Wednesday, July 01, 2009

Whale watch update

I've been getting quite a few emails from folks asking how the whale watch season is going so far. Here's a guest post from one of our whale watch tour companies with an update:

Hi Bay of Fundy Blog followers! I'm Danielle and I work with Quoddy Link Marine, a whale watching company out of St. Andrews, NB. Our tours take passengers out on the NW corner of the Bay of Fundy around Campobello, Deer Island, Grand Manan and the Wolves. Here's how our season is going so far... It's been a foggy start, and the fog remains but we have managed to get quite a few afternoon trips out amongst Head Harbour Passage where there are some holes in the fog (as the warm air blows over Campobello it creates some clear spots in the Passage). We are seeing minke whales on a consistent basis as well as lots of seals (both harbour and grey) and harbour porpoise.

For all you birders out there, the common birds sightings are good (bald eagles, herring and greater black back gulls, black guillemots, black-legged kittiwakes and eider ducks) but with the fog we also get some unique offshore visitors to the inshore area such as puffins, murres and shearwaters. We had a group of northern gannets the other day that we actively feeding, so diving from over 50 feet in the air, off East Quoddy Head Light. All of the bird activity is a great sign of herring (food for both the whales and birds) in the area.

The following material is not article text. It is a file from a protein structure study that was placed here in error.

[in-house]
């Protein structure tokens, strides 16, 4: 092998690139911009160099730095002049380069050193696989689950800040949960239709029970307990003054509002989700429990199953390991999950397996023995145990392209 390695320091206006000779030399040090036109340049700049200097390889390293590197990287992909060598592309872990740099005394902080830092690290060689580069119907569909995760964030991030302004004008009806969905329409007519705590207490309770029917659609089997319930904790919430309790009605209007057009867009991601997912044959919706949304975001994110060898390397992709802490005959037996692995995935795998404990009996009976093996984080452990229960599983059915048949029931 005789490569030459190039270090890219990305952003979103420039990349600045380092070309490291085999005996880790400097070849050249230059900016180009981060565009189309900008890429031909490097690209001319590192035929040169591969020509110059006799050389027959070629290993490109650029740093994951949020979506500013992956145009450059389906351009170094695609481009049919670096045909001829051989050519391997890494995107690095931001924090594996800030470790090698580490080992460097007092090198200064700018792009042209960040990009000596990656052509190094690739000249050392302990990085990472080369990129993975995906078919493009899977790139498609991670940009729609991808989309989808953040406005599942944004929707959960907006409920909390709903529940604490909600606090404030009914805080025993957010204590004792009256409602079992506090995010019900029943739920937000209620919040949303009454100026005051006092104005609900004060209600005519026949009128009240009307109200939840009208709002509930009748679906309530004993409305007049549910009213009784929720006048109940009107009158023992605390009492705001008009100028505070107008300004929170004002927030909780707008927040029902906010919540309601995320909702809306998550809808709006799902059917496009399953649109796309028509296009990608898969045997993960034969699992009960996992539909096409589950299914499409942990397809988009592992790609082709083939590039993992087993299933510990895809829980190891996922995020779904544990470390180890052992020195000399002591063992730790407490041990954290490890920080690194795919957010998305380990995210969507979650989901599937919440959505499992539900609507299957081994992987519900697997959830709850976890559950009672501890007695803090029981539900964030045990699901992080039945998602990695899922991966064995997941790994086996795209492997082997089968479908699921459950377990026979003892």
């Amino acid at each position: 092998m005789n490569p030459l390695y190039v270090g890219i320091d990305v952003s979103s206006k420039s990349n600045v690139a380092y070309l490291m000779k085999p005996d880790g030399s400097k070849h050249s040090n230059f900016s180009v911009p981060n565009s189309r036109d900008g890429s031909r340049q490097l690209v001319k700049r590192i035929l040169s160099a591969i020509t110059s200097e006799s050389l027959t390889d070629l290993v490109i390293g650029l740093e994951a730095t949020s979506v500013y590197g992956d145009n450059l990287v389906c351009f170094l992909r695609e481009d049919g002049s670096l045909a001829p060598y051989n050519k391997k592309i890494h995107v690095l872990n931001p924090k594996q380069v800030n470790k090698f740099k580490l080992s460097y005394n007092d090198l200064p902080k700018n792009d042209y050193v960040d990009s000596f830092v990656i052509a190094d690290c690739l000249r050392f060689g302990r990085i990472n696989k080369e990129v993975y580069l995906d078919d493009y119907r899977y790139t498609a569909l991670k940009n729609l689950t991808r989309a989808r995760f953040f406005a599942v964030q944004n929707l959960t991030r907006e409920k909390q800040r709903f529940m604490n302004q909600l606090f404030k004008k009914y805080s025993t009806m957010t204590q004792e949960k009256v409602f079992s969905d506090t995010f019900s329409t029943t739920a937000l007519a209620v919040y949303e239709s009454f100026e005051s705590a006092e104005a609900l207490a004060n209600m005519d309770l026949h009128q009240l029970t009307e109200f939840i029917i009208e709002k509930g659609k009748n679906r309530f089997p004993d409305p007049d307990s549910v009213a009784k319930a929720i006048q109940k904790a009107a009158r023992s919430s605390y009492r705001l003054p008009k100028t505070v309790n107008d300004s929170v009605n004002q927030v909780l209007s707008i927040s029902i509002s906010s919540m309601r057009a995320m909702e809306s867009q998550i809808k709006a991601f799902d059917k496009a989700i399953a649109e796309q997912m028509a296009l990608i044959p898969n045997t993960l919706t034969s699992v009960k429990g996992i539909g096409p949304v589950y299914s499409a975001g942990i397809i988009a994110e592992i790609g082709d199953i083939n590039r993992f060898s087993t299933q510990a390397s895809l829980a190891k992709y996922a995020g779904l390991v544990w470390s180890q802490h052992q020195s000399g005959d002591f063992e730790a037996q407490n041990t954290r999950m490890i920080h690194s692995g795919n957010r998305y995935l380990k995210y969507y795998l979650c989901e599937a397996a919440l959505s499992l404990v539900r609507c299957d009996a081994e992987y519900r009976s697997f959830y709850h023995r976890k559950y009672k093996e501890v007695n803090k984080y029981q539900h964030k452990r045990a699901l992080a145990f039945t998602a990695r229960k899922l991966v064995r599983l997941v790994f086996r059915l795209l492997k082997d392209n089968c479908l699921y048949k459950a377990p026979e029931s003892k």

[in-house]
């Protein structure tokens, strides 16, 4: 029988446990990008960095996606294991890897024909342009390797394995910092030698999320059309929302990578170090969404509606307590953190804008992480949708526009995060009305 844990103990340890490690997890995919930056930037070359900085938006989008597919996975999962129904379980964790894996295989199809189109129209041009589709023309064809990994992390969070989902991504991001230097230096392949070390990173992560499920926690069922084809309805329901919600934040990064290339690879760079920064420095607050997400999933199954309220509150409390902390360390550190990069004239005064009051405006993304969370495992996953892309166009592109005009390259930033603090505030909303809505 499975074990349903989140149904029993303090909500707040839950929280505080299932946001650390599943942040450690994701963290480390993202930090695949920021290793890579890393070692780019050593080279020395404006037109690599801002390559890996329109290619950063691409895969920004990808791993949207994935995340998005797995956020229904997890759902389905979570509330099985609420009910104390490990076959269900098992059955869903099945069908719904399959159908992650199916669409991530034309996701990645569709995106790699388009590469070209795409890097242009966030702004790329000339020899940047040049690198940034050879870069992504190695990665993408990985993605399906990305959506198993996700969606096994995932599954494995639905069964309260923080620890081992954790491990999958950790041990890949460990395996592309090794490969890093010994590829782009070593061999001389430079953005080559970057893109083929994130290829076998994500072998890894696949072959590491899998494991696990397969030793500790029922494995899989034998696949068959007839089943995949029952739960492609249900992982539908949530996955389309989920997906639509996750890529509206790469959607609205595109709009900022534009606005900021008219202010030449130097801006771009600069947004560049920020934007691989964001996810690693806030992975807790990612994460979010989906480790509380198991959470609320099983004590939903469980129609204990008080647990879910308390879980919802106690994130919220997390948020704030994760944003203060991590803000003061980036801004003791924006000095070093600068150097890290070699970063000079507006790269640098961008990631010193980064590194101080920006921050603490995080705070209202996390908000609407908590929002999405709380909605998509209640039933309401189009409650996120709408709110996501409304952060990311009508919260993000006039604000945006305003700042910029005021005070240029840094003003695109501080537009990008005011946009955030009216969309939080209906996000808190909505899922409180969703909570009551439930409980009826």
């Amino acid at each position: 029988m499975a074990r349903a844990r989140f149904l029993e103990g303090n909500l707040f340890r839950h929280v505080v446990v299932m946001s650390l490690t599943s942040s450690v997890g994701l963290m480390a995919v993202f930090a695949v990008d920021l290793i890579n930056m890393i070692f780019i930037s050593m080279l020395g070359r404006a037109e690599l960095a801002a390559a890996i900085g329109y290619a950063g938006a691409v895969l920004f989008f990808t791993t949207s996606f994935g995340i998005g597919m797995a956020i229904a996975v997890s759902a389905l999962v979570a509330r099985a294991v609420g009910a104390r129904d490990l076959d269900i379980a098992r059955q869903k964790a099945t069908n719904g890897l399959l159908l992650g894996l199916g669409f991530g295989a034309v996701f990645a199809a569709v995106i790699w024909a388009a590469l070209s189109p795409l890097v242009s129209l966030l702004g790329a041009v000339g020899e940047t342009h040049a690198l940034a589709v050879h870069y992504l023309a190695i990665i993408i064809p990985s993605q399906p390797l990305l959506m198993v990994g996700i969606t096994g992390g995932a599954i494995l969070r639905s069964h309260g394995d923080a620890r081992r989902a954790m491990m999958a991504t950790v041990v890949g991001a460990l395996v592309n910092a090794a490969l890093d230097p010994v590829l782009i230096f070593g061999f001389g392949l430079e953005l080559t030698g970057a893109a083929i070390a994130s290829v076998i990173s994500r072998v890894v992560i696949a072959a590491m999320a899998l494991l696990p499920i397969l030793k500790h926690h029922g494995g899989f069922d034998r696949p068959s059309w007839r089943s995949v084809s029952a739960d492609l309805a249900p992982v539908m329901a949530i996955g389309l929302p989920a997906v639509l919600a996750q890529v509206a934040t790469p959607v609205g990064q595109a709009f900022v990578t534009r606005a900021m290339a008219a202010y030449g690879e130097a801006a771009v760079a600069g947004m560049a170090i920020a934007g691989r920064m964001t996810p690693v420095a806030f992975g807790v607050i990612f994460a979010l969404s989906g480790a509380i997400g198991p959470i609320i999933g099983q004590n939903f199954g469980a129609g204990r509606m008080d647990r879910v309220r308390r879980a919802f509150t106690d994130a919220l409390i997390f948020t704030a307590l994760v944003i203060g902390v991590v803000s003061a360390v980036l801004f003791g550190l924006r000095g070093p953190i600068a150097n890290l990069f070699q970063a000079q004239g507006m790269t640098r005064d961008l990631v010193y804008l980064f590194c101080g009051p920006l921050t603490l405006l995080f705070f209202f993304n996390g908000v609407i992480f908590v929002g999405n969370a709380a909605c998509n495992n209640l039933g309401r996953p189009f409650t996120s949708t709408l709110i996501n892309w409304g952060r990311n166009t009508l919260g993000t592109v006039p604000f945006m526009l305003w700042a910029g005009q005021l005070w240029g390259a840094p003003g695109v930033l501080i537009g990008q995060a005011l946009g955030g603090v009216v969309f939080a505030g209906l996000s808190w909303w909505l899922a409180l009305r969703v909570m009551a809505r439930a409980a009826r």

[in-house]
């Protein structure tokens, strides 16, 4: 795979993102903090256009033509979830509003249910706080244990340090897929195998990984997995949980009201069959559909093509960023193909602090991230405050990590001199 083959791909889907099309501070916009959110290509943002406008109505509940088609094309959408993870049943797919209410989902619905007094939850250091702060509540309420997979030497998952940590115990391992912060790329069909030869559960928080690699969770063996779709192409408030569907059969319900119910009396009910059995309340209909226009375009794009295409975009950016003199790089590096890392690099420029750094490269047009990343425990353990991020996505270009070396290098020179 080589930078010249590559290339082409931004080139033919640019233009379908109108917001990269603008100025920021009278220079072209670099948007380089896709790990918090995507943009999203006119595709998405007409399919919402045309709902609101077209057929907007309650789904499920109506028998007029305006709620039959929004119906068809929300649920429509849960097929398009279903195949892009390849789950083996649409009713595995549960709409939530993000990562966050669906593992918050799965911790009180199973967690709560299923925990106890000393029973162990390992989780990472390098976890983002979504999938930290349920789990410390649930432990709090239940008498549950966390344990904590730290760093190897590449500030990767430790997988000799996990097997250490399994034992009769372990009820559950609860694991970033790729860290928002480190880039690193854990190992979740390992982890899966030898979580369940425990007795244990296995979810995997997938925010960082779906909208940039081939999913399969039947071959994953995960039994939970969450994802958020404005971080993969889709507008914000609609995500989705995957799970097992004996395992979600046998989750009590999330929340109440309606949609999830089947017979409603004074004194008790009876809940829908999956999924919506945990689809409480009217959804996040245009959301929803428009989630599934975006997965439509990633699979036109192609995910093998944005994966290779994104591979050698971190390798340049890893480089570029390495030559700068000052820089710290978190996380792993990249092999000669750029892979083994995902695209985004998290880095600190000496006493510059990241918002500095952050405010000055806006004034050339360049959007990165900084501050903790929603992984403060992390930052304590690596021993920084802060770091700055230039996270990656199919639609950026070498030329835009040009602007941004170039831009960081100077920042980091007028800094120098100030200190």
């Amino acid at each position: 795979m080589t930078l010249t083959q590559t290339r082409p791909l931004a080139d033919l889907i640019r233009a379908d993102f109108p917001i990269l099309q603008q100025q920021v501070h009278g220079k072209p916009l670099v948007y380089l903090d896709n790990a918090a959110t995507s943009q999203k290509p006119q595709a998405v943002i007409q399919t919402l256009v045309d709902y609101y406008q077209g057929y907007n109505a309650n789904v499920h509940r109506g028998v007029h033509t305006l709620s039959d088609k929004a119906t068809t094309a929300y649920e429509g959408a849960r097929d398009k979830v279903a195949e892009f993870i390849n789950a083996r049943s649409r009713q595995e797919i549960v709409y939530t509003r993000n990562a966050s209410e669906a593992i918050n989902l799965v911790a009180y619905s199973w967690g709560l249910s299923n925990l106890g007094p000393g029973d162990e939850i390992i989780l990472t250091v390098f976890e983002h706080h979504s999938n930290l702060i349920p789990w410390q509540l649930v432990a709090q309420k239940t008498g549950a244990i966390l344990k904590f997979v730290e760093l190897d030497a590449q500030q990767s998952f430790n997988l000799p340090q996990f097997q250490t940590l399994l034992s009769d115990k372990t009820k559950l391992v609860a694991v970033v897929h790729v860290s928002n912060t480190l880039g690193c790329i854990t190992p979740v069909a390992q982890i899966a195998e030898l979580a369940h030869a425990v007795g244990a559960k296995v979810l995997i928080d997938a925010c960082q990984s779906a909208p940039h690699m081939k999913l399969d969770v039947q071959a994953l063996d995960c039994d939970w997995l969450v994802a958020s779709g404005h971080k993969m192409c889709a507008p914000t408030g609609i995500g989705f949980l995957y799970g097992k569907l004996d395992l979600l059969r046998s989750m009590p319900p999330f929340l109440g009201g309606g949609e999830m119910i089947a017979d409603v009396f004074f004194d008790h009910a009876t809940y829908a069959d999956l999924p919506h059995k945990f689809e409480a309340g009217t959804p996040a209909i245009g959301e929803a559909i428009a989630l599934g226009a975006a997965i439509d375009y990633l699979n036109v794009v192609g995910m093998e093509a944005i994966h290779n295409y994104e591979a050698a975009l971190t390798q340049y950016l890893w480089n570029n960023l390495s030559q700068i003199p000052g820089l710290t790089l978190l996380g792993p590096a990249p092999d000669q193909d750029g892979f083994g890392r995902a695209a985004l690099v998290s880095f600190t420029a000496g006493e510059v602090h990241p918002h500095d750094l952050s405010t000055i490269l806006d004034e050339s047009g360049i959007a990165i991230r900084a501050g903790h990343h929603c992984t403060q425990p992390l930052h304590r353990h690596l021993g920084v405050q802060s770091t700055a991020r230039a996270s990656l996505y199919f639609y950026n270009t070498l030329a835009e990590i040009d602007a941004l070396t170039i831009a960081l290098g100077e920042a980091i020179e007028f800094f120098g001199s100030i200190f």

Yesterday we did make a short trip down off Bliss Island to see if we could hear any fin whales, in the fog, when there is little wind, we often listen for whales, being able to hear them blow, or exhale, over a mile away. We didn't hear anything yesterday but you never know unless you "look".

Thanks for taking the time to read my guest post, if you want daily updates on our settings check out
our blog and you can follow us on Twitter.

1 comment:

Deborah Carr said...

Hi Terry - We had an extraordinary whale sighting of 12-15 pilot whales by a group of kayakers at the Hopewell Rocks on the weekend. This is highly unusual this far up the bay.

See my post on this occurrence with a link to the YouTube video shot by one of the kayakers.